Pit bull at center of Sonoma County shelter adoption dispute
Dawn Justice and her husband took a chance on the pit bull when they adopted her from Sonoma County’s animal shelter in September.
The dog reportedly had been owned by a gang member brought up on murder charges. She was pregnant when she entered the Century Court shelter and she walked with a limp, something Justice, a Santa Rosa yoga teacher and longtime shelter volunteer, noticed when the couple agreed to foster the pit bull after she gave birth to a litter of puppies.
Shelter veterinarians determined the dog was suffering a minor soft-tissue?injury before declaring her healthy for adoption. But at her new home, the newly anointed “Tallulah Blockhead” still showed signs of distress while making mischief with her owners’ two other pit bulls.
“As soon as she started running for the ball, she was limping again,” Justice said.
The wound has festered into a full-blown dispute that reveals broader issues with pet adoptions in Sonoma County.
The couple discovered after taking Tallulah to their own vet that she has a fractured leg. They suspect the injury was misdiagnosed by shelter veterinarians prior to the adoption. But so far, their demand that the county help cover the $1,200 surgery bill has been met with solid resistance.
The dispute encompasses more than one dog. All shelters, and everyone who adopts a new companion from one, must contend with the possibility that at some point, the animal might be stricken with a previously undiagnosed ailment, or develop a new one. The question is: Whose responsibility is it to pay for treatment?
A review of policies at shelters around the North Bay reveals there is no consistency in addressing that particular concern. Some shelters set a timeline before the cost of medical expenses related to a sick or injured animal falls on the new owner. Such timelines vary from one shelter to the next. The nonprofit Sonoma Humane Society, which operates a shelter on Highway 12 near Sebastopol, has no formal policy on the issue.
The county shelter’s adoption contract “recommends” that new pet owners have the animal examined by a private veterinarian within 10 days of the adoption. The document also states that the animal should be brought back to the shelter and examined there if it becomes ill within three days of leaving the facility.
John Skeel, director of Sonoma County Animal Services, sought to clarify those provisions this week. He stated in an email that new owners are responsible for any medical expenses unless the dog takes ill within three days and is returned to the shelter. He said vets there have up to seven days to treat the animal.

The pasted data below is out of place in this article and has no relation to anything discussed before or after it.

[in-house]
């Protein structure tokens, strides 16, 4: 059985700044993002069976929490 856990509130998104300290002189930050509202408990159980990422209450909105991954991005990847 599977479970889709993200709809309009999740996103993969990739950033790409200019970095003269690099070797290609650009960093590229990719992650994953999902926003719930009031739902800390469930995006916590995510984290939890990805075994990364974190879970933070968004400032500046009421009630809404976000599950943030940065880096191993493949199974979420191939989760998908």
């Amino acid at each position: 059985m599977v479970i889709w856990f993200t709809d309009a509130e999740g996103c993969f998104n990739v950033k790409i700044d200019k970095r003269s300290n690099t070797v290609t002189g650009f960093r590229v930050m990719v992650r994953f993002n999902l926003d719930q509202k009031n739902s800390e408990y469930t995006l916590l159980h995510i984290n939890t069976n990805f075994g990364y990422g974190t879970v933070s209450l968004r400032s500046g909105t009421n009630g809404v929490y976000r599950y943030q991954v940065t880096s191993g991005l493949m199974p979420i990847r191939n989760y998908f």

While he expressed empathy for Tallulah’s plight and that of her new owners, Skeel said the county cannot help cover the cost of the dog’s surgical care without violating the terms of the contract and possibly opening the door to more claims. More than 1,200 animals were adopted from the shelter last fiscal year - out of more than 3,200 brought to the facility.
“It would be setting a precedent if we suddenly did a surgery, or paid for a surgery, months after (the fact),” he said in an interview.
Justice, who was honored as the county shelter’s volunteer of the year in 2006, does not claim ignorance of the medical-expense policy. But she argues it does not apply to her situation because shelter vets misdiagnosed her dog’s injury prior to the adoption.
“I’m not a huge shelter basher. I know there are really great people there,” she said. “But I feel this was a really bad decision.”
Justice and her husband had taken over Tallulah’s foster care from a Sonoma County Animal Services officer after the dog delivered puppies. When the couple noticed the dog was limping, Justice took her to the shelter for an examination.
Veterinarian Catherine Mackenzie was the first to examine the dog, on Sept. 8, according to shelter medical records provided by Skeel. The vet discovered a “palpably painful” spot in the elbow area of the dog’s left leg. She prescribed “strict rest and careful monitoring” for the following week, as well as pain medication. She further noted that the next diagnostic step might include X-rays.
Justice said she followed the vet’s orders, and at a follow-up exam at the shelter 10 days later, the pit bull appeared better. “Per foster” - referring to Justice - “greatly improved.”
The couple adopted the dog that day.
Justice said in hindsight it makes sense that Tallulah was doing better because the dog was medicated and resting. She said Tallulah’s limp returned after she was off the meds and running again. Justice sought help from her own vet, who discovered the fracture after taking X-rays of the injured leg.